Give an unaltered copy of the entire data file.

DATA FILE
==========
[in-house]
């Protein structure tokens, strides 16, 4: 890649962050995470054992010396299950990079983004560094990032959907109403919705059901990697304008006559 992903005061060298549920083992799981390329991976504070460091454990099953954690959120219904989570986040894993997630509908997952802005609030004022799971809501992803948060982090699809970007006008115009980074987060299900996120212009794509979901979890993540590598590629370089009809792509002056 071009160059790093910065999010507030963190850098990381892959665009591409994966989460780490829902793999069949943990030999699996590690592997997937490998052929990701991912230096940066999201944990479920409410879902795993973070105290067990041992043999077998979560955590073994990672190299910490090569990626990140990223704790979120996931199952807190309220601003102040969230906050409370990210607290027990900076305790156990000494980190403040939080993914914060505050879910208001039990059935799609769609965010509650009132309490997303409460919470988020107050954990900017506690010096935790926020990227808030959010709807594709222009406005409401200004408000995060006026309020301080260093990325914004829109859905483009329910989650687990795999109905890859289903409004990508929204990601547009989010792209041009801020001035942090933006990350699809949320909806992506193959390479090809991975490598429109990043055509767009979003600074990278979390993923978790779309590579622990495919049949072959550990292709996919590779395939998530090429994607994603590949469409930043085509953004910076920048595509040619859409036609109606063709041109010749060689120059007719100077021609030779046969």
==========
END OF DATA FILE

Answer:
[in-house]
């Protein structure tokens, strides 16, 4: 890649962050995470054992010396299950990079983004560094990032959907109403919705059901990697304008006559 992903005061060298549920083992799981390329991976504070460091454990099953954690959120219904989570986040894993997630509908997952802005609030004022799971809501992803948060982090699809970007006008115009980074987060299900996120212009794509979901979890993540590598590629370089009809792509002056 071009160059790093910065999010507030963190850098990381892959665009591409994966989460780490829902793999069949943990030999699996590690592997997937490998052929990701991912230096940066999201944990479920409410879902795993973070105290067990041992043999077998979560955590073994990672190299910490090569990626990140990223704790979120996931199952807190309220601003102040969230906050409370990210607290027990900076305790156990000494980190403040939080993914914060505050879910208001039990059935799609769609965010509650009132309490997303409460919470988020107050954990900017506690010096935790926020990227808030959010709807594709222009406005409401200004408000995060006026309020301080260093990325914004829109859905483009329910989650687990795999109905890859289903409004990508929204990601547009989010792209041009801020001035942090933006990350699809949320909806992506193959390479090809991975490598429109990043055509767009979003600074990278979390993923978790779309590579622990495919049949072959550990292709996919590779395939998530090429994607994603590949469409930043085509953004910076920048595509040619859409036609109606063709041109010749060689120059007719100077021609030779046969």